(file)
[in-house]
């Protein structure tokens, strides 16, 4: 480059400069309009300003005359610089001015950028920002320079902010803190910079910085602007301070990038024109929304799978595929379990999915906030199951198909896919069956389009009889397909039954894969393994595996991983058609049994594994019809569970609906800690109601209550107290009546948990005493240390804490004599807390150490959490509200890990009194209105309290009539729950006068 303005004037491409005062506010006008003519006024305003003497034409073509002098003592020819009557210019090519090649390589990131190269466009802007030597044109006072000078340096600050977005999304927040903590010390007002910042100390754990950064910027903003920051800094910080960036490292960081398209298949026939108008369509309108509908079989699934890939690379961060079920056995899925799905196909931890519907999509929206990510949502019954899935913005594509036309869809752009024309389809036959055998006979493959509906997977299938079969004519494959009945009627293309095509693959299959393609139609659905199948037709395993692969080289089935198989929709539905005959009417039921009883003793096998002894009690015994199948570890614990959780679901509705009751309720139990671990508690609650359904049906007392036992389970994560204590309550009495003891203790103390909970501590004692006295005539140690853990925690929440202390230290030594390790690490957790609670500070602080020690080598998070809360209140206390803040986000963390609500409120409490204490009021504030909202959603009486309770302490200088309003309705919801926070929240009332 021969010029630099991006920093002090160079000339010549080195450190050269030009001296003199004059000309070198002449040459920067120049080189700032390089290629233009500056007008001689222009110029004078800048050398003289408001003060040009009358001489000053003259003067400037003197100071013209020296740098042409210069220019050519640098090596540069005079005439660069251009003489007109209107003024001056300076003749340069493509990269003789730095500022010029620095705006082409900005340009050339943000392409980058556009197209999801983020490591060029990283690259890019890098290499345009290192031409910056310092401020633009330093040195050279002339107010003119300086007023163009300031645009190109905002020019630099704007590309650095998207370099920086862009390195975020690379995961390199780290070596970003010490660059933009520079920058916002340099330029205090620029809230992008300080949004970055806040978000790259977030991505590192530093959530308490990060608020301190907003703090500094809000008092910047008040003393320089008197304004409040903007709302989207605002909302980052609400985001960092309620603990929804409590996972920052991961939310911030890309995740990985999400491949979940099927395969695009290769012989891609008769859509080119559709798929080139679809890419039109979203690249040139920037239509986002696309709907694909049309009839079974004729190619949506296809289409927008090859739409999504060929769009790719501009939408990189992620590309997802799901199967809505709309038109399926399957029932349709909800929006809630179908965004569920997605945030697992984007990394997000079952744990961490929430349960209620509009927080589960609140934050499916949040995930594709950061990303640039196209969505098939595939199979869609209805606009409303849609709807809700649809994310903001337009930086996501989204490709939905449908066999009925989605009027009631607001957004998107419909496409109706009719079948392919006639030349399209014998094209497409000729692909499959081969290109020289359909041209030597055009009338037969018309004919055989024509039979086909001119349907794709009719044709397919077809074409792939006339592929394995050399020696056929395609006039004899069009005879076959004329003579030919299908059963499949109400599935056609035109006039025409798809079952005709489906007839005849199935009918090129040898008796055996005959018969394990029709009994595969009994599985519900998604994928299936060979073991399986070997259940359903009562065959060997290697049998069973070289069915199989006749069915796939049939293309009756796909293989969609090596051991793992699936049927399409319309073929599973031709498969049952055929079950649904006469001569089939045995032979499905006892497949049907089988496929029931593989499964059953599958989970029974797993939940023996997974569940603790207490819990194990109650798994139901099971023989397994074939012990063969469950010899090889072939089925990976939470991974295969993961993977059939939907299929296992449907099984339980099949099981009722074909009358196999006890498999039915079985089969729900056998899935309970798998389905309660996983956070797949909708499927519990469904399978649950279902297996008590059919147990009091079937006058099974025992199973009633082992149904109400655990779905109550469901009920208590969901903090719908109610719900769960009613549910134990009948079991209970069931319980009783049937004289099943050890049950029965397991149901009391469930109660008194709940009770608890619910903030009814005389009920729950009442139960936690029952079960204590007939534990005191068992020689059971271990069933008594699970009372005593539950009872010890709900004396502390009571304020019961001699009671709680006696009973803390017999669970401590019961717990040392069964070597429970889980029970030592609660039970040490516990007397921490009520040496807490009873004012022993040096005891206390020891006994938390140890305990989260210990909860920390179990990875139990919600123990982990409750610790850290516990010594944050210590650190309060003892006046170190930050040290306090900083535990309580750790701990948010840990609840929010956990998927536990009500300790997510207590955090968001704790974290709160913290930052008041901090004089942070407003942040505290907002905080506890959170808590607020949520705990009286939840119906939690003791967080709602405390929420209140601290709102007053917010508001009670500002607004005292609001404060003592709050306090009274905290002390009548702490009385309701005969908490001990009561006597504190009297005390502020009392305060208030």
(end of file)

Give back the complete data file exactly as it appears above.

[in-house]
């Protein structure tokens, strides 16, 4: 480059400069309009300003005359610089001015950028920002320079902010803190910079910085602007301070990038024109929304799978595929379990999915906030199951198909896919069956389009009889397909039954894969393994595996991983058609049994594994019809569970609906800690109601209550107290009546948990005493240390804490004599807390150490959490509200890990009194209105309290009539729950006068 303005004037491409005062506010006008003519006024305003003497034409073509002098003592020819009557210019090519090649390589990131190269466009802007030597044109006072000078340096600050977005999304927040903590010390007002910042100390754990950064910027903003920051800094910080960036490292960081398209298949026939108008369509309108509908079989699934890939690379961060079920056995899925799905196909931890519907999509929206990510949502019954899935913005594509036309869809752009024309389809036959055998006979493959509906997977299938079969004519494959009945009627293309095509693959299959393609139609659905199948037709395993692969080289089935198989929709539905005959009417039921009883003793096998002894009690015994199948570890614990959780679901509705009751309720139990671990508690609650359904049906007392036992389970994560204590309550009495003891203790103390909970501590004692006295005539140690853990925690929440202390230290030594390790690490957790609670500070602080020690080598998070809360209140206390803040986000963390609500409120409490204490009021504030909202959603009486309770302490200088309003309705919801926070929240009332 021969010029630099991006920093002090160079000339010549080195450190050269030009001296003199004059000309070198002449040459920067120049080189700032390089290629233009500056007008001689222009110029004078800048050398003289408001003060040009009358001489000053003259003067400037003197100071013209020296740098042409210069220019050519640098090596540069005079005439660069251009003489007109209107003024001056300076003749340069493509990269003789730095500022010029620095705006082409900005340009050339943000392409980058556009197209999801983020490591060029990283690259890019890098290499345009290192031409910056310092401020633009330093040195050279002339107010003119300086007023163009300031645009190109905002020019630099704007590309650095998207370099920086862009390195975020690379995961390199780290070596970003010490660059933009520079920058916002340099330029205090620029809230992008300080949004970055806040978000790259977030991505590192530093959530308490990060608020301190907003703090500094809000008092910047008040003393320089008197304004409040903007709302989207605002909302980052609400985001960092309620603990929804409590996972920052991961939310911030890309995740990985999400491949979940099927395969695009290769012989891609008769859509080119559709798929080139679809890419039109979203690249040139920037239509986002696309709907694909049309009839079974004729190619949506296809289409927008090859739409999504060929769009790719501009939408990189992620590309997802799901199967809505709309038109399926399957029932349709909800929006809630179908965004569920997605945030697992984007990394997000079952744990961490929430349960209620509009927080589960609140934050499916949040995930594709950061990303640039196209969505098939595939199979869609209805606009409303849609709807809700649809994310903001337009930086996501989204490709939905449908066999009925989605009027009631607001957004998107419909496409109706009719079948392919006639030349399209014998094209497409000729692909499959081969290109020289359909041209030597055009009338037969018309004919055989024509039979086909001119349907794709009719044709397919077809074409792939006339592929394995050399020696056929395609006039004899069009005879076959004329003579030919299908059963499949109400599935056609035109006039025409798809079952005709489906007839005849199935009918090129040898008796055996005959018969394990029709009994595969009994599985519900998604994928299936060979073991399986070997259940359903009562065959060997290697049998069973070289069915199989006749069915796939049939293309009756796909293989969609090596051991793992699936049927399409319309073929599973031709498969049952055929079950649904006469001569089939045995032979499905006892497949049907089988496929029931593989499964059953599958989970029974797993939940023996997974569940603790207490819990194990109650798994139901099971023989397994074939012990063969469950010899090889072939089925990976939470991974295969993961993977059939939907299929296992449907099984339980099949099981009722074909009358196999006890498999039915079985089969729900056998899935309970798998389905309660996983956070797949909708499927519990469904399978649950279902297996008590059919147990009091079937006058099974025992199973009633082992149904109400655990779905109550469901009920208590969901903090719908109610719900769960009613549910134990009948079991209970069931319980009783049937004289099943050890049950029965397991149901009391469930109660008194709940009770608890619910903030009814005389009920729950009442139960936690029952079960204590007939534990005191068992020689059971271990069933008594699970009372005593539950009872010890709900004396502390009571304020019961001699009671709680006696009973803390017999669970401590019961717990040392069964070597429970889980029970030592609660039970040490516990007397921490009520040496807490009873004012022993040096005891206390020891006994938390140890305990989260210990909860920390179990990875139990919600123990982990409750610790850290516990010594944050210590650190309060003892006046170190930050040290306090900083535990309580750790701990948010840990609840929010956990998927536990009500300790997510207590955090968001704790974290709160913290930052008041901090004089942070407003942040505290907002905080506890959170808590607020949520705990009286939840119906939690003791967080709602405390929420209140601290709102007053917010508001009670500002607004005292609001404060003592709050306090009274905290002390009548702490009385309701005969908490001990009561006597504190009297005390502020009392305060208030």